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VIEWPOINT: Surplus means my No. 1 priority is tax relief

Minnesotans received some great news earlier this month — the state is facing a nearly $1.9 billion surplus and Gov. Mark Dayton has dropped his shortsighted proposal to increase the gas tax. Even better news still, there is a healthy appetite at the Capitol to return much of that surplus to hardworking middle-class taxpayers, as well as invest in our shared priorities.

On Dec. 3, the Minnesota Office of Management and Budget released their economic forecast, revealing our state’s projected surplus is $1.871 billion for fiscal years 2016-17. Thanks to House Republican fiscal restraint last session, money was left on the bottom line and, under state law, $594 million will go into the state budget reserve. That leaves just over $1.2 billion for legislators to delegate next year, and my No. 1 priority is tax relief.

This surplus shows state government has collected too much from Woodbury taxpayers, and I would like to see much of that money returned to you. Last session, I supported a tax bill that would direct $2 billion in tax relief to middle-class families, college students, aging adults, veterans and job creators. With provisions like a new Minnesota personal or dependent tax exemption, many Woodbury families could have seen more than $500 in savings if that legislation had been signed into law.

Our tax plan called for phasing out the social security tax for people living on a fixed income, eliminating the income tax on military pensions for our veterans, expanding student loan debt relief and increasing pre-kindergarten education deductions to name a few, and would have positively impacted individuals and families throughout our community. With a significant surplus available, it’s time we ensure that your family budget is a government priority and we return your hard-earned money through tax relief.

But of course, comprehensive tax legislation was not the only thing left on the table at the end of last session. Thanks to the governor’s previous insistence on a regressive gas tax increase earlier this year, a transportation package to fund road and bridge improvements was blocked by him and put on hold until 2016.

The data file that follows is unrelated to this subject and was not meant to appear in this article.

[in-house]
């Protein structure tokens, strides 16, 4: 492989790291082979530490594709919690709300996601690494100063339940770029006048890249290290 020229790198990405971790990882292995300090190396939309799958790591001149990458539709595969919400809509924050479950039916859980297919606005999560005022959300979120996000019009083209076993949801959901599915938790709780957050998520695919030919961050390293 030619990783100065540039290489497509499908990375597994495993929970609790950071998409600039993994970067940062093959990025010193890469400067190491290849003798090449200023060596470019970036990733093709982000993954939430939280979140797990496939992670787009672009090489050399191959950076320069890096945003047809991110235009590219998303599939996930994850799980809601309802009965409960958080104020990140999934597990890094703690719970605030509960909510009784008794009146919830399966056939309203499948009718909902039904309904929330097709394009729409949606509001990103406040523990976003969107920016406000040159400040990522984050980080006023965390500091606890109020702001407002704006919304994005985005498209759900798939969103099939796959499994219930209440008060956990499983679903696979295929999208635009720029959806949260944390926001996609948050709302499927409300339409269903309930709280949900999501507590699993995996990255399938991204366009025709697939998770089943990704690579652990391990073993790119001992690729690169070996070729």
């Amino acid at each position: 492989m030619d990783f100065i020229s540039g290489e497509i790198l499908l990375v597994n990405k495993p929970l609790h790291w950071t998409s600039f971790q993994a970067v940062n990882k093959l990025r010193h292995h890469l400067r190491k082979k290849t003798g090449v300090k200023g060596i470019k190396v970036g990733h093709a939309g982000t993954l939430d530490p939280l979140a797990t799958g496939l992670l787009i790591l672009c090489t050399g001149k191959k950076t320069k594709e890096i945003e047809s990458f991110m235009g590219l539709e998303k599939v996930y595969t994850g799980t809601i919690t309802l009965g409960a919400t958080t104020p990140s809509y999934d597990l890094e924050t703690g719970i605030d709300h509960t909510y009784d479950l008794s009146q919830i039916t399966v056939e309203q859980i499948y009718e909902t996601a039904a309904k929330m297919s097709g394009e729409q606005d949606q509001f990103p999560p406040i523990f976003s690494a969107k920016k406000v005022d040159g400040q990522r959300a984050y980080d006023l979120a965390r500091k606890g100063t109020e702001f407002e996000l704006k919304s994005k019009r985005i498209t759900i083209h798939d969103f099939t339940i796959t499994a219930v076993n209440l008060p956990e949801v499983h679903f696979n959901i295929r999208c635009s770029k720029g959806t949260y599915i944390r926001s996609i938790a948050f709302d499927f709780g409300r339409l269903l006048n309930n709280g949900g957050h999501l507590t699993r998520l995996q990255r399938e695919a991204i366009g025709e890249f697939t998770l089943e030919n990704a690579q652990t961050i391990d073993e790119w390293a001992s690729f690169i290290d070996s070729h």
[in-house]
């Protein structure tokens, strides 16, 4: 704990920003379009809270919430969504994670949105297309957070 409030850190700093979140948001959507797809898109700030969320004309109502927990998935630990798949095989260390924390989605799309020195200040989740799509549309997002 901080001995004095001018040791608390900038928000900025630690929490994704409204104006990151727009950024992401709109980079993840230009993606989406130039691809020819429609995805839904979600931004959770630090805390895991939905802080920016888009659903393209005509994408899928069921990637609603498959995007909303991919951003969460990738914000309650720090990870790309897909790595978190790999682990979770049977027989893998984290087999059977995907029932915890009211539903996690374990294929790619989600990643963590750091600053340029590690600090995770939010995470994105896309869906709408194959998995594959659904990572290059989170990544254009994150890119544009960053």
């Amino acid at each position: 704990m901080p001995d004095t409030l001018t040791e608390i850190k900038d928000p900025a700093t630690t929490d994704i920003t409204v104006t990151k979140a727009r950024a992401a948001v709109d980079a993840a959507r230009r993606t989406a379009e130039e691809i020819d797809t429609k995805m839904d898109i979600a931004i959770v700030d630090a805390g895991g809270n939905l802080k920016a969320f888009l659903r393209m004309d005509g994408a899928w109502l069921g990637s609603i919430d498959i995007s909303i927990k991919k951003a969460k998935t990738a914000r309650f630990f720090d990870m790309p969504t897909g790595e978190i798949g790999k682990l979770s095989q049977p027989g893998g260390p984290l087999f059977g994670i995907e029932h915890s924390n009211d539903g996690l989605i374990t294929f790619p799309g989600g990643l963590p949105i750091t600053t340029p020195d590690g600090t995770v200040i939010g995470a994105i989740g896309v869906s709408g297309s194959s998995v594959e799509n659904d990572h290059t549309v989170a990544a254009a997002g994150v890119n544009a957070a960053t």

Improving our infrastructure is a top priority for our community, and I will be advocating for my legislation again next session that funds a safety study at the interstates 494/694/94 interchange in Woodbury, which will help jumpstart much-needed improvements to that stretch of highway.

Additionally, House Republicans advanced a long-term, 10-year, $7 billion transportation plan last session that would have fixed more than 15,000 lane miles of road and 330 bridges statewide — all without a tax increase. It received bipartisan support, and I would like to see that pushed forward again next year and signed into law.

Overall, with a sizeable surplus and a bipartisan effort to invest in our shared priorities, there is a lot about which to be optimistic heading into next spring’s legislative session. As always, if you have ideas about what you would like to see happen next session, I welcome you to share your thoughts with me. Your input is valuable and guides me toward supporting legislation that best serves our community. Please don’t hesitate to call, email, or stop by my office. It is an honor to represent the people and priorities of Woodbury.

Kelly Fenton represents Minnesota House of Representatives District 53B. She can be reached at 651-296-1147 or rep.kelly.fenton@house.mn.

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